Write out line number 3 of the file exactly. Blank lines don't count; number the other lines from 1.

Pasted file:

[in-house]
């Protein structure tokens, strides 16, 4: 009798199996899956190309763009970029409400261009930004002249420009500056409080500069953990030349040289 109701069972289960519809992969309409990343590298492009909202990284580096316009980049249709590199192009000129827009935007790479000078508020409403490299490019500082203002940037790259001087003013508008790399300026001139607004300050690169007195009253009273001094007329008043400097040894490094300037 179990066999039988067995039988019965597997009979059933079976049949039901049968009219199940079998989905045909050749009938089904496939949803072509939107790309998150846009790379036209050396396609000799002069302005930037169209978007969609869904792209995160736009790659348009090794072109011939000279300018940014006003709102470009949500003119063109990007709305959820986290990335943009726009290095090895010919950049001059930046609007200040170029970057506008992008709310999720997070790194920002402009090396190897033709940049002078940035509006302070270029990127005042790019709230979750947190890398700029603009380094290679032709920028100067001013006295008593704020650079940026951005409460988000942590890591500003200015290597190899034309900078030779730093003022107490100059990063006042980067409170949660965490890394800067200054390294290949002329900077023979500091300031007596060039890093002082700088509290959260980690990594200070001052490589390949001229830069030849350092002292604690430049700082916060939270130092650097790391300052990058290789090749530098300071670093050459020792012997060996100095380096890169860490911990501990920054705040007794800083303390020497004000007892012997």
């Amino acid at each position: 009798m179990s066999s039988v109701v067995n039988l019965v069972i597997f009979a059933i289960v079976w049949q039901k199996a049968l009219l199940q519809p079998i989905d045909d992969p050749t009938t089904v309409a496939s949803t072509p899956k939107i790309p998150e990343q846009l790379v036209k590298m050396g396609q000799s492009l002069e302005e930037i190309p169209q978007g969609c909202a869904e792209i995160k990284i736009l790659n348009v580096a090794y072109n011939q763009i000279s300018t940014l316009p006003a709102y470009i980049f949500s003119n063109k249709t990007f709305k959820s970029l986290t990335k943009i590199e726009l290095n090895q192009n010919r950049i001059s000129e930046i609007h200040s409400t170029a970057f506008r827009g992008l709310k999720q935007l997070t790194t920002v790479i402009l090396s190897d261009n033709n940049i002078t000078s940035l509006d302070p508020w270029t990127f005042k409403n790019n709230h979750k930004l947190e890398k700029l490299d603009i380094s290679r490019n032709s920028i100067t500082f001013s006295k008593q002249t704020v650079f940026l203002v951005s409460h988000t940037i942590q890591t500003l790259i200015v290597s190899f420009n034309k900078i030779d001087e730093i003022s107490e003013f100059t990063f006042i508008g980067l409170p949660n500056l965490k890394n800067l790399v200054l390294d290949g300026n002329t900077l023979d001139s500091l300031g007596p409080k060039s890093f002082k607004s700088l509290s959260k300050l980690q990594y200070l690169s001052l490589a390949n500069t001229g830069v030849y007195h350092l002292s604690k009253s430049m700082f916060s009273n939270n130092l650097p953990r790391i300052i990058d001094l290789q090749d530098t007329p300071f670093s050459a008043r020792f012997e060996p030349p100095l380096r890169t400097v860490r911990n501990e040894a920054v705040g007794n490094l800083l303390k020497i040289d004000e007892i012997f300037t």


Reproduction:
């Amino acid at each position: 009798m179990s066999s039988v109701v067995n039988l019965v069972i597997f009979a059933i289960v079976w049949q039901k199996a049968l009219l199940q519809p079998i989905d045909d992969p050749t009938t089904v309409a496939s949803t072509p899956k939107i790309p998150e990343q846009l790379v036209k590298m050396g396609q000799s492009l002069e302005e930037i190309p169209q978007g969609c909202a869904e792209i995160k990284i736009l790659n348009v580096a090794y072109n011939q763009i000279s300018t940014l316009p006003a709102y470009i980049f949500s003119n063109k249709t990007f709305k959820s970029l986290t990335k943009i590199e726009l290095n090895q192009n010919r950049i001059s000129e930046i609007h200040s409400t170029a970057f506008r827009g992008l709310k999720q935007l997070t790194t920002v790479i402009l090396s190897d261009n033709n940049i002078t000078s940035l509006d302070p508020w270029t990127f005042k409403n790019n709230h979750k930004l947190e890398k700029l490299d603009i380094s290679r490019n032709s920028i100067t500082f001013s006295k008593q002249t704020v650079f940026l203002v951005s409460h988000t940037i942590q890591t500003l790259i200015v290597s190899f420009n034309k900078i030779d001087e730093i003022s107490e003013f100059t990063f006042i508008g980067l409170p949660n500056l965490k890394n800067l790399v200054l390294d290949g300026n002329t900077l023979d001139s500091l300031g007596p409080k060039s890093f002082k607004s700088l509290s959260k300050l980690q990594y200070l690169s001052l490589a390949n500069t001229g830069v030849y007195h350092l002292s604690k009253s430049m700082f916060s009273n939270n130092l650097p953990r790391i300052i990058d001094l290789q090749d530098t007329p300071f670093s050459a008043r020792f012997e060996p030349p100095l380096r890169t400097v860490r911990n501990e040894a920054v705040g007794n490094l800083l303390k020497i040289d004000e007892i012997f300037t």